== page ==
Tips for Face-to-Face Teaching with Masks

This guide offers suggestions for improved communication when students and instructors are wearing masks and observing spatial distancing —

How do I conduct an interactive face-to-face class while students are physically distanced?

  • Because students must wear masks and maintain spatial distance, voices are muffled, and it can be hard for students to hear over one another when they are asked to engage in paired or small group conversation.
  • Activities in which one student is speaking at a time will likely be most successful. For example, you could engage students in a structured class-wide discussion, have two or four students have a debate, or use a “fishbowl” where a subset of the class has a discussion and the rest of the class observes.
  • Poll the students using Poll Everywhere and then debrief as an entire group. Learn more about Poll Everywhere here.
  • Games can be a great way to foster interaction, and there are many ways to do this online.

See this resource from University of South Florida for more ideas.

If students are spread out all over the room/lecture hall and I am wearing a mask, will they be able to hear me and follow?

  • Every 10 – 15 minutes, check in with both face-to-face and remote students. It’s as simple as saying, “Okay folks in the classroom, are you with me? Are there any questions?” and then asking, “Folks in Zoom, are you with me and are there any questions?”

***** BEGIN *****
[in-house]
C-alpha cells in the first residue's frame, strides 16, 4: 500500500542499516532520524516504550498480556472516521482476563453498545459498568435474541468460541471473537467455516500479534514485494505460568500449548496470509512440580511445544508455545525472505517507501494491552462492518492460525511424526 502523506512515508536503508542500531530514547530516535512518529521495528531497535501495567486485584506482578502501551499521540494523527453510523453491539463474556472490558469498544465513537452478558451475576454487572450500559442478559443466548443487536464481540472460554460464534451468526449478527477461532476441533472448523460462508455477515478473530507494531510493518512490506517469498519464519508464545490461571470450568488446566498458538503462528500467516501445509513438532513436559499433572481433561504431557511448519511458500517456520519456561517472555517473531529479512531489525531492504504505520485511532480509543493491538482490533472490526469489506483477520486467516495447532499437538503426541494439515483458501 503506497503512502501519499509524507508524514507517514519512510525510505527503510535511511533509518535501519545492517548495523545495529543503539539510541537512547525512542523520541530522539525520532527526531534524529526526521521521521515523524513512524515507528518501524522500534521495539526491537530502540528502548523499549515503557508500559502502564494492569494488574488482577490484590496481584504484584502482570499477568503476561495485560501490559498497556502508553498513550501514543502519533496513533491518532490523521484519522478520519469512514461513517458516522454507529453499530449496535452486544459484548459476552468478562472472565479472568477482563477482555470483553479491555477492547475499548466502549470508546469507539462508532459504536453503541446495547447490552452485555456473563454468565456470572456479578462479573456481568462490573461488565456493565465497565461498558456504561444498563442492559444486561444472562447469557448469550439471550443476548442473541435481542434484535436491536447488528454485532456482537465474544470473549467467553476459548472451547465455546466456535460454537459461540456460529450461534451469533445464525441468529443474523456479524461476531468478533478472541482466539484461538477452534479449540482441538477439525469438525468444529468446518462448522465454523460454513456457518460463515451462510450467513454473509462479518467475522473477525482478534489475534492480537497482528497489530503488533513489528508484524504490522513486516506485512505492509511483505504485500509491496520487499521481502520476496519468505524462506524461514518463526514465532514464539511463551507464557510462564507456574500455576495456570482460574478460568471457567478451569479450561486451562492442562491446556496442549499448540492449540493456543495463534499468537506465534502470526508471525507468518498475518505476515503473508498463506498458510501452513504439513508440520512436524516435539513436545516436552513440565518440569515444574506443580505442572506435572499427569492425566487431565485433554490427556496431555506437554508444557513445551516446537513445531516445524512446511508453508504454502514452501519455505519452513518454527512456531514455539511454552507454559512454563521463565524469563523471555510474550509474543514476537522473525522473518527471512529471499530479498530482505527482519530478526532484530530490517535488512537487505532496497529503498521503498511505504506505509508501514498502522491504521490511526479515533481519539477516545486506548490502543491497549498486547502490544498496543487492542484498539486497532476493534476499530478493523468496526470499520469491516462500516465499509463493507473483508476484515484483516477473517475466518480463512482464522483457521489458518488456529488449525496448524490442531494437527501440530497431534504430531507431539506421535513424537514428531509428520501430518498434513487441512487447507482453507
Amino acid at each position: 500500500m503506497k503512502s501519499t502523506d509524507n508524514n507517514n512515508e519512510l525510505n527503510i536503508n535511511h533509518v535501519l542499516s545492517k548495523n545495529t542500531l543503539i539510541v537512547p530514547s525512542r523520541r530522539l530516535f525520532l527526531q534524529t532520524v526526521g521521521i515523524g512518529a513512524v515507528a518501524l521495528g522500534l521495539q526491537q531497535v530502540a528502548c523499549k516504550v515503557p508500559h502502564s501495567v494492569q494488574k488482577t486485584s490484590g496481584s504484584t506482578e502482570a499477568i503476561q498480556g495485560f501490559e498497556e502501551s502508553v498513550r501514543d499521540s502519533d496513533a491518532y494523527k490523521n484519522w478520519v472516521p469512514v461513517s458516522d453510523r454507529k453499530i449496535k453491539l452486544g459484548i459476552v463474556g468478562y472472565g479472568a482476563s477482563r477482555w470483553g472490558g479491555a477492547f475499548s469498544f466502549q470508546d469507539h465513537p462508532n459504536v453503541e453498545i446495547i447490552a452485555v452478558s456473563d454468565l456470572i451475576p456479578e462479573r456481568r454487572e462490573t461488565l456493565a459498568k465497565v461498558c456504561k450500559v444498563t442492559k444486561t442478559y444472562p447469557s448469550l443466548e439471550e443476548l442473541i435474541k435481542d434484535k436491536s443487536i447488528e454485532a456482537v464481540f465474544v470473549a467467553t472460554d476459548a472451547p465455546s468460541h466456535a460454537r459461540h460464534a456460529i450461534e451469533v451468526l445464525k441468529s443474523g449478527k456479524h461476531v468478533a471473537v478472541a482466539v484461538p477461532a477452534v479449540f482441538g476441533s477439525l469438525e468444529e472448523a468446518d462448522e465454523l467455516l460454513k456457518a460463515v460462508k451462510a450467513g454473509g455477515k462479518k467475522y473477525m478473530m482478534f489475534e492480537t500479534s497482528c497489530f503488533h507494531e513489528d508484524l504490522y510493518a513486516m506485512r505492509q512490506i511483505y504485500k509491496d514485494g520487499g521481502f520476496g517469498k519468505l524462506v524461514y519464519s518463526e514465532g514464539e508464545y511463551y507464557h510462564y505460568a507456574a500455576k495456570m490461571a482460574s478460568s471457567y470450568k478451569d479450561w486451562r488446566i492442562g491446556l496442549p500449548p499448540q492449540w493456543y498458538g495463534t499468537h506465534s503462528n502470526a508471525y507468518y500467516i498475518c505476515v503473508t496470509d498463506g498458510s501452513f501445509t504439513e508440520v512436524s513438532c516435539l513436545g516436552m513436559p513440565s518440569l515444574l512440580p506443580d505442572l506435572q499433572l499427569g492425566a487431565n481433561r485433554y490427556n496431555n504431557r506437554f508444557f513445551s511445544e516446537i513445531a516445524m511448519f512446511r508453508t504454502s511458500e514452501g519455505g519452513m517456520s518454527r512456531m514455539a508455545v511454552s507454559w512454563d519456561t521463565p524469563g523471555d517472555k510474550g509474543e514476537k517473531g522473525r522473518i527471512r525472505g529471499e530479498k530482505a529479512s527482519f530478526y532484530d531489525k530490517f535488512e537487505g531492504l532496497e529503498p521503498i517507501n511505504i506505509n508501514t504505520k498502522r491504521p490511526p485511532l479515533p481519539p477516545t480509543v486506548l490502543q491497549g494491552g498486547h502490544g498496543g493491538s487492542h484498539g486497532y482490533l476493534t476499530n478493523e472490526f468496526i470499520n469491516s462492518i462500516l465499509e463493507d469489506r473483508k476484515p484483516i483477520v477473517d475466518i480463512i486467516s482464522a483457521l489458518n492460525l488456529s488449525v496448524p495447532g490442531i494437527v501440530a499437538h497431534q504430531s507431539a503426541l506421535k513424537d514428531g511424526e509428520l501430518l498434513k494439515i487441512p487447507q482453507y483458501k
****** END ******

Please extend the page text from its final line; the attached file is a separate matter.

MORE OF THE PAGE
• In mid-sized and smaller classrooms, instructors will need to project their voices so students in the room will be able to hear clearly.
  • Some larger classrooms have an integrated mic at the podium which you may consider using.
  • For large lecture halls, Tufts AV Services will provide you with a personal lavalier microphone which you can keep for the academic year, and which will connect to a belt pack in the classroom. Learn more about available microphones here.

Learn more about using Tufts multi-modality classrooms

What do I do if remote students have tech problems, and have trouble hearing me, following the class, or participating in learning activities?

  • You may want to survey students before or on the first day so that you know what their limitations are for participating remotely.
  • Record all lectures if you have student consent, and provide other asynchronous didactic videos which students can access. This will ensure that students will have access to essential content if they miss a face-to-face or Zoom session. NOTE: Remember to pause and restart recording if you are using breakout rooms to reduce recording time.  
  • In order to guarantee equity and accessibility, we strongly encourage you to make much as much of the course content as possible asynchronously available to all students. This allows for flexibility in changing circumstances and equitable learning experiences for remote learners. 
    See Tip Sheet: Engaging Students in Active Learning Asynchronously 
  • In each physical classroom instructions for the room’s technology will be posted, and there will also a number to call if there are classroom technical issues.  
    See: Using Multi-Modality Classrooms to learn more about Tufts available technologies